Naturally, we know that Jihinari was a good friend of both Toyohiro, the father of Toyokiyo, and of Danjūrō. Yet, it is quite amazing that they would offer the fourteen year old Toyokiyo the chance to design such a prestigious surimono in quite a large format. This confirms that he was widely – and justifiably – considered a promising talent. Then there is, discussed by William Green in a 1985 issue of the Ukiyo-e Society of America’s Impressions titled “Reflections and random notes on an uncommon surimono,” he informs us of his recent acquisition of a collaborative work of father and son, Toyohiro making a design of three karako playing with a kite, and Toyokiyo painting the kite with a large-head portrait of Danjūrō in Shibaraku. This would probably make a companion print to the Cologne surimono, as it would seem to be based on Danjūrō performing Shibaraku in his role of Shinozuka the Lord of Iga 篠塚伊賀守 in the same play in XI/1812. Somewhat later, most likely based on a performance of Shikisemono Soga datezome 例燭曽我伊達染 in I/1813 at the Morita Theatre 森田座 (KN 5:511), there are two quite similar surimono prints with a portrait of an actor as if it were a mounted scroll painting, one of Ichikawa Danjūrō VII 七世市川団十郎 as Soga no Gorō in Yanone 矢の根五郎 (his spear sharpening act, though not explicitly mentioned in Kabuki nenpyō)*, the other with Matsumoto Kōshirō IV 松本幸四郎 as Kudō Suketsune 工藤祐經. Both prints have three poems, the last ones again by Sakuragawa Jihinari. And then, until his untimely death in 1820 at the age of 22, there is no more trace of any activity, no book illustrations, no more prints, no more surimono, nothing.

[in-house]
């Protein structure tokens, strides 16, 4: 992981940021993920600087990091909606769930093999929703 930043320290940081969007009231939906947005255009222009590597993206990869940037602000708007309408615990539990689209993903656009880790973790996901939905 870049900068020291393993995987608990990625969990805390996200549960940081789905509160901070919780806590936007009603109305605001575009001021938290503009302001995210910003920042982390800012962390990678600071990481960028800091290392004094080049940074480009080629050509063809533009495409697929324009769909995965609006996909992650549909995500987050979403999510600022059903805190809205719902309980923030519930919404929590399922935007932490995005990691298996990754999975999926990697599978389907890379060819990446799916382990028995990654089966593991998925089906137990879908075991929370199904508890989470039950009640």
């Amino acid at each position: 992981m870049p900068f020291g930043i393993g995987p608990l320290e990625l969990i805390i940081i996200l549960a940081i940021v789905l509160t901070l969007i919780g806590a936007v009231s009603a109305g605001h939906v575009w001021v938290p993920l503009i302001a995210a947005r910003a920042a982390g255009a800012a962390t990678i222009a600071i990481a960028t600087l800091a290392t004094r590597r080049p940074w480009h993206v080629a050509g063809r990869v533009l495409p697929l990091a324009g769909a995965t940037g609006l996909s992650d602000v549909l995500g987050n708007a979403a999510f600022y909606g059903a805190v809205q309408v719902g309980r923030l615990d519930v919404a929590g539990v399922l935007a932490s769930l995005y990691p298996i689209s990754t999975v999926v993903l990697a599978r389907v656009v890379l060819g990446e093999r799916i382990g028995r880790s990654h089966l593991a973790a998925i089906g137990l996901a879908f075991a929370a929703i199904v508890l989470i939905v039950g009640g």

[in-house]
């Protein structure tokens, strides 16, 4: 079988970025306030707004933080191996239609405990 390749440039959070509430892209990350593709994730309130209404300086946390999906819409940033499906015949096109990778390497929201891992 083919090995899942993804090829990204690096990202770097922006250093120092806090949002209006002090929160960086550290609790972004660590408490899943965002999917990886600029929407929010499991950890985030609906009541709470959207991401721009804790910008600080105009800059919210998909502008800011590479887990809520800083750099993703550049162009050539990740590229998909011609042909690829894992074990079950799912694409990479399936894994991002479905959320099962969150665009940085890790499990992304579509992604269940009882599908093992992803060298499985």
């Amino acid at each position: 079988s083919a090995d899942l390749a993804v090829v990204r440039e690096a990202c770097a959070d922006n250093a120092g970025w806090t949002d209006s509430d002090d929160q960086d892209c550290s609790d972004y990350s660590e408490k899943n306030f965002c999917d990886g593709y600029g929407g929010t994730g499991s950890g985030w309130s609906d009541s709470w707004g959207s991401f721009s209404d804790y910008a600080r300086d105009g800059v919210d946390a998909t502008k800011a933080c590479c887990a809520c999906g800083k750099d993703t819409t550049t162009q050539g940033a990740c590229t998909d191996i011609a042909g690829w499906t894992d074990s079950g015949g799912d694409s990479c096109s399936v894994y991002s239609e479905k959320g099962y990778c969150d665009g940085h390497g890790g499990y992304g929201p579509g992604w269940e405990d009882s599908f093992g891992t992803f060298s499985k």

What happened? Bakin’s recollections in his Kinsei mono no hon 近世物之本 make no mention of Toyokiyo. The Ukiyoe ruikō 浮世絵類考 confirms that he was the son of Toyohiro and initially trained by both his father and Toyokuni. Another version states that he ‘made many prints and novels, and one or two yomihon’ 錦繪草双子等多く読本一二部あり. And the Watanabe version of the Ruikō mentions a New Year’s surimono of Danjūrō in Shitennō 四天王 for 1804, maybe a bit unlikely for a boy six years old. Indeed, this would more likely be after the performance of XI/1810 at the Ichimura Theatre 市村座 with Danjūrō playing Kidōmaru 鬼同丸. Would love to see it, would still be signed Utagawa Kinzō. Or would it be that his father Toyohiro figured that it was about time that he should learn some craft, as was normal practice for Japanese boys at the time. Ukiyo, the Floating World, is what we can see through pink glasses, La Vie en Rose, but there is also a very harsh reality … erst kommt das Fressen …
* In the Museum für Kunst und Gewerbe, Hamburg (S2012774.1, from the collection of my good old friend Gerhard Schack)